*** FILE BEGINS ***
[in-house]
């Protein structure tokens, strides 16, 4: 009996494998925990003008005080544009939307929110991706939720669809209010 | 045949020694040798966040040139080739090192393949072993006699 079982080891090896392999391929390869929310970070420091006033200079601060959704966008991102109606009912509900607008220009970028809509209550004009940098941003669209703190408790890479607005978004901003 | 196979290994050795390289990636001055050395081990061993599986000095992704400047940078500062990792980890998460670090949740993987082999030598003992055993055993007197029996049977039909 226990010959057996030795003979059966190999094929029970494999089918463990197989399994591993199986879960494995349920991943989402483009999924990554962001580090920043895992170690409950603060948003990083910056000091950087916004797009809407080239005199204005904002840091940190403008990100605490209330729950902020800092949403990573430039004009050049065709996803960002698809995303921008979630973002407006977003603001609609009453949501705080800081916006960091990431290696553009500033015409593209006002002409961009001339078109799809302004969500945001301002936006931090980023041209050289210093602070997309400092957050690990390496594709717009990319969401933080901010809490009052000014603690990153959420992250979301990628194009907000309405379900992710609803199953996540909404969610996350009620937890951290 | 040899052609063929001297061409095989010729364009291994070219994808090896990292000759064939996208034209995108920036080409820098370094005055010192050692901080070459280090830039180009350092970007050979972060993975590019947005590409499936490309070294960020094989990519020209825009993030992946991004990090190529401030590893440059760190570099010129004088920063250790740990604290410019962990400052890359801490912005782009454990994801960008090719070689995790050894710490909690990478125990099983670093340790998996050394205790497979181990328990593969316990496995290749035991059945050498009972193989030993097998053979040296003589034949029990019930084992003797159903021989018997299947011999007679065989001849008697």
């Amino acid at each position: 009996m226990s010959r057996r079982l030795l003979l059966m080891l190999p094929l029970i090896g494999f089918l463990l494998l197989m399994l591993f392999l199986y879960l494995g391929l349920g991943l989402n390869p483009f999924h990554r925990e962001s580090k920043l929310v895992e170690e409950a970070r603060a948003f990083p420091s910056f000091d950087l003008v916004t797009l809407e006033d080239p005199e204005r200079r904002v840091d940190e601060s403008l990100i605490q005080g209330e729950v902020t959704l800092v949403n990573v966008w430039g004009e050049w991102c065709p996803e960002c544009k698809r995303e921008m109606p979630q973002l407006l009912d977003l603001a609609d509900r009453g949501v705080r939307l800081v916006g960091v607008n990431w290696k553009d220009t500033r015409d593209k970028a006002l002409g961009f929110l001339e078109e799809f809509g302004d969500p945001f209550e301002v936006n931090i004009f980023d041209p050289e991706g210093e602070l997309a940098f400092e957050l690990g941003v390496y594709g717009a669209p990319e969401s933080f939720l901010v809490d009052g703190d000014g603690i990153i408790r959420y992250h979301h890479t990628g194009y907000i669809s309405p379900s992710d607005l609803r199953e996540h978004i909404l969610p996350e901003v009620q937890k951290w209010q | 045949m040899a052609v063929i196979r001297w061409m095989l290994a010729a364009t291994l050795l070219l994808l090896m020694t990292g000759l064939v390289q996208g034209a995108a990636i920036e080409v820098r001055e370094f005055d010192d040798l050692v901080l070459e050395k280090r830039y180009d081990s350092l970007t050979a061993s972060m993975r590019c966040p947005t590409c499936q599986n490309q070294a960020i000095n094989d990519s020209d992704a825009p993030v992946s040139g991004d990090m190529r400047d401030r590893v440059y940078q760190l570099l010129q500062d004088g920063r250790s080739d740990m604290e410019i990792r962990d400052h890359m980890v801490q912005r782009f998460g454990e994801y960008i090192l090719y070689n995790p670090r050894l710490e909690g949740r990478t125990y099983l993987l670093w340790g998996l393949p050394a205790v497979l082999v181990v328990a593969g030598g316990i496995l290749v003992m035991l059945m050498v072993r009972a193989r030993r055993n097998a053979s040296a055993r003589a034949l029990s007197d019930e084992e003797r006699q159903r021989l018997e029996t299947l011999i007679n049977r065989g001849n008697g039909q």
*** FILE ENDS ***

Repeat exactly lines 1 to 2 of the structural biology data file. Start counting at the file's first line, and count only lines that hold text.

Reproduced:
[in-house]
């Protein structure tokens, strides 16, 4: 009996494998925990003008005080544009939307929110991706939720669809209010 | 045949020694040798966040040139080739090192393949072993006699 079982080891090896392999391929390869929310970070420091006033200079601060959704966008991102109606009912509900607008220009970028809509209550004009940098941003669209703190408790890479607005978004901003 | 196979290994050795390289990636001055050395081990061993599986000095992704400047940078500062990792980890998460670090949740993987082999030598003992055993055993007197029996049977039909 226990010959057996030795003979059966190999094929029970494999089918463990197989399994591993199986879960494995349920991943989402483009999924990554962001580090920043895992170690409950603060948003990083910056000091950087916004797009809407080239005199204005904002840091940190403008990100605490209330729950902020800092949403990573430039004009050049065709996803960002698809995303921008979630973002407006977003603001609609009453949501705080800081916006960091990431290696553009500033015409593209006002002409961009001339078109799809302004969500945001301002936006931090980023041209050289210093602070997309400092957050690990390496594709717009990319969401933080901010809490009052000014603690990153959420992250979301990628194009907000309405379900992710609803199953996540909404969610996350009620937890951290 | 040899052609063929001297061409095989010729364009291994070219994808090896990292000759064939996208034209995108920036080409820098370094005055010192050692901080070459280090830039180009350092970007050979972060993975590019947005590409499936490309070294960020094989990519020209825009993030992946991004990090190529401030590893440059760190570099010129004088920063250790740990604290410019962990400052890359801490912005782009454990994801960008090719070689995790050894710490909690990478125990099983670093340790998996050394205790497979181990328990593969316990496995290749035991059945050498009972193989030993097998053979040296003589034949029990019930084992003797159903021989018997299947011999007679065989001849008697």